- Extent and format
- 1 file (203 folios)
This file is arranged approximately in chronological order.
- Physical characteristics
Foliation: Foliation is written in pencil, in the top right corner of each folio. It begins with the first item of correspondence, on number 2, and runs through to 201, ending on the inside of the back cover of the volume.
- Written in
- English, French, Arabic and Persian in Latin and Arabic script View the complete information for this record
Use and share this item
- Share this item
'File W/4 Hostilities in Persia: Tangistan Blockade; Confiscation of Tea for Tangistan' [25r] (47/411), British Library: India Office Records and Private Papers, IOR/R/15/2/50, in Qatar Digital Library <https://www.qdl.qa/archive/81055/vdc_100023813429.0x00002f> [accessed 19 August 2017]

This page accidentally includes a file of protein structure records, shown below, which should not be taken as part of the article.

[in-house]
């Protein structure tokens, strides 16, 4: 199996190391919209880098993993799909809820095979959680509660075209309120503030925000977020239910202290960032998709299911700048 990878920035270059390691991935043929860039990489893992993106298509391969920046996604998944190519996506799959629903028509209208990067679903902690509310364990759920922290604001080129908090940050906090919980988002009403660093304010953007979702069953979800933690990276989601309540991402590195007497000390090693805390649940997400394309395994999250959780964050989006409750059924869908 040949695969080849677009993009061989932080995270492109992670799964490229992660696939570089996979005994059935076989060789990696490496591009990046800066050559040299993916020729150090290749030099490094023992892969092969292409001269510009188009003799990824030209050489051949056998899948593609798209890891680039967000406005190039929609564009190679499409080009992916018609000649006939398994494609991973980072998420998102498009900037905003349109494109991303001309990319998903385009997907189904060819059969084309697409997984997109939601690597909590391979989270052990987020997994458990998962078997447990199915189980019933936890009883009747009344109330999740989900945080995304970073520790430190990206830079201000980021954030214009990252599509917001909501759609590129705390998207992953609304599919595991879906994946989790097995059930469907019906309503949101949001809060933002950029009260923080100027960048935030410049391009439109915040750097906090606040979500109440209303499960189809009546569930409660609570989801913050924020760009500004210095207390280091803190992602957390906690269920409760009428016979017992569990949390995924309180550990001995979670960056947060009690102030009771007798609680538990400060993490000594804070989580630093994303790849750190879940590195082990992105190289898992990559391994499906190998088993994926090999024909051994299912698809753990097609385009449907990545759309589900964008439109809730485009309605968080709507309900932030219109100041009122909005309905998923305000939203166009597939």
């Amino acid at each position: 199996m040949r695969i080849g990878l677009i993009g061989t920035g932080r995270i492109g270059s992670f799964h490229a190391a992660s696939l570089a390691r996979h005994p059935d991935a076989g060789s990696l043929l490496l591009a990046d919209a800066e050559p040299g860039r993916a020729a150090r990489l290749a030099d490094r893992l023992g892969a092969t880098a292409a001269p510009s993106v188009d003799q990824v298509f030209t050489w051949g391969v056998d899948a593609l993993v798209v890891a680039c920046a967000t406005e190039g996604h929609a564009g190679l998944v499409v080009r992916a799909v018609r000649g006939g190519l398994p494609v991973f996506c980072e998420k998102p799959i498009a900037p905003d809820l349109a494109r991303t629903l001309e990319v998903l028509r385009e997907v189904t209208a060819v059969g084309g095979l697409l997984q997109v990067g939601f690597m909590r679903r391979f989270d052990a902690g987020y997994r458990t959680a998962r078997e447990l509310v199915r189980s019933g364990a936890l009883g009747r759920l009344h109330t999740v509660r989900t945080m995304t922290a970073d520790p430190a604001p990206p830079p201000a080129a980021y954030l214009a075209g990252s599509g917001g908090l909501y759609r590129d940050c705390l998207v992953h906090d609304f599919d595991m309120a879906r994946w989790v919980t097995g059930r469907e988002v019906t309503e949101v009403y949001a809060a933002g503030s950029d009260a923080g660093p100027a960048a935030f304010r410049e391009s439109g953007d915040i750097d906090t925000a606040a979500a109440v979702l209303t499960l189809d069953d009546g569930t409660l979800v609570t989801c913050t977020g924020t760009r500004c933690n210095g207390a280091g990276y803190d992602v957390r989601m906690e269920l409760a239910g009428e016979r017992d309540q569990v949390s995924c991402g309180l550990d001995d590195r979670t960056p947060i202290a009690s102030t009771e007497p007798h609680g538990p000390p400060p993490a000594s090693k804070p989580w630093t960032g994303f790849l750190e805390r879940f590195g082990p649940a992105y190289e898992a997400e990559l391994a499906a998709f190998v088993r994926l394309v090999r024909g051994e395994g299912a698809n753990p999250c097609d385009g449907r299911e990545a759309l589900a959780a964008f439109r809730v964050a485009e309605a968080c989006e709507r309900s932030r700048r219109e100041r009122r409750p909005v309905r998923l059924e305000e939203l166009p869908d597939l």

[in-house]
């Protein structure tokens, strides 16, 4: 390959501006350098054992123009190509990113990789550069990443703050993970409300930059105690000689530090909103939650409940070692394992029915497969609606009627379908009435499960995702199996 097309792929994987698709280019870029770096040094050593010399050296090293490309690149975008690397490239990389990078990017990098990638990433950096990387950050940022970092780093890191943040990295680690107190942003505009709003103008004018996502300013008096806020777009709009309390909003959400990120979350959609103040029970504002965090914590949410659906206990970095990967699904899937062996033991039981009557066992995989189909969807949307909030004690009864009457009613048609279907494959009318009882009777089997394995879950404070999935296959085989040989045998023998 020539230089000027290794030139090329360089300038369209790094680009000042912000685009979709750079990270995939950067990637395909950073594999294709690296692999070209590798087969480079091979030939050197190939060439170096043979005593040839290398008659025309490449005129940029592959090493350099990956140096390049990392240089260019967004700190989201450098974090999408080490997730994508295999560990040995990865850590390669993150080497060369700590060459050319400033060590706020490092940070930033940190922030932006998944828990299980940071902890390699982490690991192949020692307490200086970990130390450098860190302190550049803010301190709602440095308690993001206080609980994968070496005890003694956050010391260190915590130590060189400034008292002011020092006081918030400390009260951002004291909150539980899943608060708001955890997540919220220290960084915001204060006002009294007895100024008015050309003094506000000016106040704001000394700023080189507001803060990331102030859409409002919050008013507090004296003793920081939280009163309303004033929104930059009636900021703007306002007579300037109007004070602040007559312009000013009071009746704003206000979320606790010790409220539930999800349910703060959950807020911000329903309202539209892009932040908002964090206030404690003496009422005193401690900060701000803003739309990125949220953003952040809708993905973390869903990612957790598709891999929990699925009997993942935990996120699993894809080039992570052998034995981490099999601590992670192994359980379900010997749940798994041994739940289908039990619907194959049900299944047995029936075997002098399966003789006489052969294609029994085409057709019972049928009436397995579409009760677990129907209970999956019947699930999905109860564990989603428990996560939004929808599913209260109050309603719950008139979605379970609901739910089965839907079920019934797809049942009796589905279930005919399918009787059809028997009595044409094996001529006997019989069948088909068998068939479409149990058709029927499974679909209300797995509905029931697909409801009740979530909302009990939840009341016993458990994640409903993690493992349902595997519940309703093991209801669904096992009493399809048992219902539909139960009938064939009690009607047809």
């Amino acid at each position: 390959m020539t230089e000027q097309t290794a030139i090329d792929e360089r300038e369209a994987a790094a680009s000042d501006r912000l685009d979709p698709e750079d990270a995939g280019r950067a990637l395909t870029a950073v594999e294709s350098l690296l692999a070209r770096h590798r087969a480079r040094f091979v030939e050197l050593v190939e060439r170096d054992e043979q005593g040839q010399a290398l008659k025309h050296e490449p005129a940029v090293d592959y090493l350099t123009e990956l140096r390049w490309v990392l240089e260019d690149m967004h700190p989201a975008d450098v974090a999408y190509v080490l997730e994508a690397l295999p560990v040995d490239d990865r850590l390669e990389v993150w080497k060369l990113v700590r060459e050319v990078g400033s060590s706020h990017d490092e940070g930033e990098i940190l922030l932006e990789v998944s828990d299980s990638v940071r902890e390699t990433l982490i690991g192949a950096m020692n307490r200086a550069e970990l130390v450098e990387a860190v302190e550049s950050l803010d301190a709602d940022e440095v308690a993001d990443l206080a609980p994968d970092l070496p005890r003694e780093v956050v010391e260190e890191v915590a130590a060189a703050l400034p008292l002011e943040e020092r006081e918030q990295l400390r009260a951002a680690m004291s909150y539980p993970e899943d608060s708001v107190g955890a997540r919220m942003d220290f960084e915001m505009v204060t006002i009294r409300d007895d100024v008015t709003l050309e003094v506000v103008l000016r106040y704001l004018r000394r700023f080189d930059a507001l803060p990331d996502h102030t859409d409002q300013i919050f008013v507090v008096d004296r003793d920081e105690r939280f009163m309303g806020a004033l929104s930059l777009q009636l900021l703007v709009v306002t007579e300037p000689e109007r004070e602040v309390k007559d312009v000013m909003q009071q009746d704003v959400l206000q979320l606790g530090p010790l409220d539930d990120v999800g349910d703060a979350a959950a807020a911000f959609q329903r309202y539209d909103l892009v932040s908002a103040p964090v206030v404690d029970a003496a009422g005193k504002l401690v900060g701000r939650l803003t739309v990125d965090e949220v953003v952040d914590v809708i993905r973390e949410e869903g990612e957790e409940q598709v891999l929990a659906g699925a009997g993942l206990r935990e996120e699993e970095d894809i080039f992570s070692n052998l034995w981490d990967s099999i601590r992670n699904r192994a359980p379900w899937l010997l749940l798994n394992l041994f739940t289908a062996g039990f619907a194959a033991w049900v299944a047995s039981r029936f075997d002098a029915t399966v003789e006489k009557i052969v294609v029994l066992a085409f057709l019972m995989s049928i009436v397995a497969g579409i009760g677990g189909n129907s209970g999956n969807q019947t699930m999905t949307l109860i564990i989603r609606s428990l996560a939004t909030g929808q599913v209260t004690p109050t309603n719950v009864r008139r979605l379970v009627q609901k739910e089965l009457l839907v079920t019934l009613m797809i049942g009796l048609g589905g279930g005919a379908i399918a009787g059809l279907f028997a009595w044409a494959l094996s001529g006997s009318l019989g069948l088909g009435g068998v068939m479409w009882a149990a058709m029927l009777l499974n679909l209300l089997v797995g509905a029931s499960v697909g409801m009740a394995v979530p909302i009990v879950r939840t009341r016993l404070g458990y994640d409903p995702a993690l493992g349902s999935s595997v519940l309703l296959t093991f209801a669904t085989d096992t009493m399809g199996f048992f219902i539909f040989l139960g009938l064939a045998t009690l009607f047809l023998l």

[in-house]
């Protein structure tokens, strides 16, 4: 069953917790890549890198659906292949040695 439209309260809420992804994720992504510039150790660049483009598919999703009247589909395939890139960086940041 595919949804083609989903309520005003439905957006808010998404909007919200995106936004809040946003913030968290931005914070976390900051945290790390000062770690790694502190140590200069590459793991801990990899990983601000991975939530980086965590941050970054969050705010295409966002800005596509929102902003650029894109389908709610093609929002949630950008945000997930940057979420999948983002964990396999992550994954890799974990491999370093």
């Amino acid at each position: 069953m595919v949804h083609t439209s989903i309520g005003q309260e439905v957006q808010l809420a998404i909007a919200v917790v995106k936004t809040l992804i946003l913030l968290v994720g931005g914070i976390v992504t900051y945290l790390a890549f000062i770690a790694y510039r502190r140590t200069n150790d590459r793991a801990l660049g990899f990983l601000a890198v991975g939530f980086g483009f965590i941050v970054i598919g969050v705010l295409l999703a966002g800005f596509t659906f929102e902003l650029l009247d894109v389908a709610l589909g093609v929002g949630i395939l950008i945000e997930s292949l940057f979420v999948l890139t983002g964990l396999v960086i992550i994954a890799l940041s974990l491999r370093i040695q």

Copy and paste the code below into your web page where you would like to embed the image.
<meta charset="utf-8"><a href="https://www.qdl.qa/en/archive/81055/vdc_100023813429.0x00002f">'File W/4 Hostilities in Persia: Tangistan Blockade; Confiscation of Tea for Tangistan' [‎25r] (47/411)</a> <a href="https://www.qdl.qa/en/archive/81055/vdc_100023813429.0x00002f"> <img src="https://images.qdl.qa/iiif/images/81055/vdc_100000000193.0x000311/IOR_R_15_2_50_0046.jp2/full/!280,240/0/default.jpg" alt="" /> </a>
Copyright: How to use this content
- 'File W/4 Hostilities in Persia: Tangistan Blockade; Confiscation of Tea for Tangistan'
- Usage terms
- Public Domain